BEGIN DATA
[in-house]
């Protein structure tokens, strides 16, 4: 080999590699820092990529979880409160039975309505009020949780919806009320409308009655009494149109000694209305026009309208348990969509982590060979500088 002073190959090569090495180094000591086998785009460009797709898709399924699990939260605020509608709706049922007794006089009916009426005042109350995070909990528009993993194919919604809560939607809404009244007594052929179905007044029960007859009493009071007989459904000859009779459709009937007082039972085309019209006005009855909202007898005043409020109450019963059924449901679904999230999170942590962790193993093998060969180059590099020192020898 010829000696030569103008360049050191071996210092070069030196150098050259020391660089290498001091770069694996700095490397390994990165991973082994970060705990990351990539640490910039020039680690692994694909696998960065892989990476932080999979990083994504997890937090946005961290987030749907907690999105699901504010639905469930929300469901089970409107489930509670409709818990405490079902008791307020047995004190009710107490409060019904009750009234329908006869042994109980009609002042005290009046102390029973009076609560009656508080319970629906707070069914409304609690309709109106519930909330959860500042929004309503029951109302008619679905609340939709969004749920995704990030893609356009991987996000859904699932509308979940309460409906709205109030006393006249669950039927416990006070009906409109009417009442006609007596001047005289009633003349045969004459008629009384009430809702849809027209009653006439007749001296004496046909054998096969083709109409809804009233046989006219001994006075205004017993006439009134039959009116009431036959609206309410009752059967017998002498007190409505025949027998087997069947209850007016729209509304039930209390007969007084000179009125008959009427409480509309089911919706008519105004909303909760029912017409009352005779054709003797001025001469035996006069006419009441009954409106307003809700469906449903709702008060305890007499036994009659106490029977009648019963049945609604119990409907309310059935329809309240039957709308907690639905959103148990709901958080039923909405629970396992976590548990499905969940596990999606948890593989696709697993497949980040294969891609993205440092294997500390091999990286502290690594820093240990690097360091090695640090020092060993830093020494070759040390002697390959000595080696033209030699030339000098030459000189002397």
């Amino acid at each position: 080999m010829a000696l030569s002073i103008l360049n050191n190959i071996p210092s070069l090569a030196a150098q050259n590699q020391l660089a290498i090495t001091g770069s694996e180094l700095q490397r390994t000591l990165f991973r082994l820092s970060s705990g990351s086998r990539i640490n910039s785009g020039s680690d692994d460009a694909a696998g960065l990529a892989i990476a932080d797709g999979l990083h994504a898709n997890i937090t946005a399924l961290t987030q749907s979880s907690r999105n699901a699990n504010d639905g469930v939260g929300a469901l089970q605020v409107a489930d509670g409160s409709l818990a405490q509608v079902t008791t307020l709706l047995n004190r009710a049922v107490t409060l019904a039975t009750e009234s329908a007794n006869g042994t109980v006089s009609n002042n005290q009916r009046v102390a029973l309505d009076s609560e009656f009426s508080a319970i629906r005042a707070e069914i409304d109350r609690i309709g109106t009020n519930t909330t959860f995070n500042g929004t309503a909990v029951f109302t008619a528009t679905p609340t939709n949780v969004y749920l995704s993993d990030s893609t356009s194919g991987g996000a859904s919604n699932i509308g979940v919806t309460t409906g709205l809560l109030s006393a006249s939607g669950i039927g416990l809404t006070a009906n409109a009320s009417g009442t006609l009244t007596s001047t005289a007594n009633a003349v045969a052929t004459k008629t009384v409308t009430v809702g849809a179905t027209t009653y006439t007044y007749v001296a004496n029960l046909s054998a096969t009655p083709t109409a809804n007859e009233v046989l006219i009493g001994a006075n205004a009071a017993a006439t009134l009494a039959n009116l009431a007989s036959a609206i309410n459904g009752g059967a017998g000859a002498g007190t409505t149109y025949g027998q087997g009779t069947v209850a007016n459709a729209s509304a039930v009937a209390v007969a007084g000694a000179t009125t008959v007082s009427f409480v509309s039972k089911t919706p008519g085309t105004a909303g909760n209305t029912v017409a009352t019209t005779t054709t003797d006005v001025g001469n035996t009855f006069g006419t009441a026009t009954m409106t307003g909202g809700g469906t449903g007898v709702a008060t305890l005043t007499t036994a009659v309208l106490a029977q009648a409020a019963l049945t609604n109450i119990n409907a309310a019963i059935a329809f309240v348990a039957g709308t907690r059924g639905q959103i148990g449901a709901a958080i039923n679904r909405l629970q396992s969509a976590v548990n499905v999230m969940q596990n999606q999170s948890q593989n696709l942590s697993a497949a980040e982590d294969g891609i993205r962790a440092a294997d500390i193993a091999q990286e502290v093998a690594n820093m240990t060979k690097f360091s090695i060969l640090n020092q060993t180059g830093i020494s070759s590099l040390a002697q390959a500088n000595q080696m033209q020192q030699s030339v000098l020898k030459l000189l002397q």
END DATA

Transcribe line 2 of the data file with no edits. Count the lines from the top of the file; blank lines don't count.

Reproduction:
């Protein structure tokens, strides 16, 4: 080999590699820092990529979880409160039975309505009020949780919806009320409308009655009494149109000694209305026009309208348990969509982590060979500088 002073190959090569090495180094000591086998785009460009797709898709399924699990939260605020509608709706049922007794006089009916009426005042109350995070909990528009993993194919919604809560939607809404009244007594052929179905007044029960007859009493009071007989459904000859009779459709009937007082039972085309019209006005009855909202007898005043409020109450019963059924449901679904999230999170942590962790193993093998060969180059590099020192020898 010829000696030569103008360049050191071996210092070069030196150098050259020391660089290498001091770069694996700095490397390994990165991973082994970060705990990351990539640490910039020039680690692994694909696998960065892989990476932080999979990083994504997890937090946005961290987030749907907690999105699901504010639905469930929300469901089970409107489930509670409709818990405490079902008791307020047995004190009710107490409060019904009750009234329908006869042994109980009609002042005290009046102390029973009076609560009656508080319970629906707070069914409304609690309709109106519930909330959860500042929004309503029951109302008619679905609340939709969004749920995704990030893609356009991987996000859904699932509308979940309460409906709205109030006393006249669950039927416990006070009906409109009417009442006609007596001047005289009633003349045969004459008629009384009430809702849809027209009653006439007749001296004496046909054998096969083709109409809804009233046989006219001994006075205004017993006439009134039959009116009431036959609206309410009752059967017998002498007190409505025949027998087997069947209850007016729209509304039930209390007969007084000179009125008959009427409480509309089911919706008519105004909303909760029912017409009352005779054709003797001025001469035996006069006419009441009954409106307003809700469906449903709702008060305890007499036994009659106490029977009648019963049945609604119990409907309310059935329809309240039957709308907690639905959103148990709901958080039923909405629970396992976590548990499905969940596990999606948890593989696709697993497949980040294969891609993205440092294997500390091999990286502290690594820093240990690097360091090695640090020092060993830093020494070759040390002697390959000595080696033209030699030339000098030459000189002397």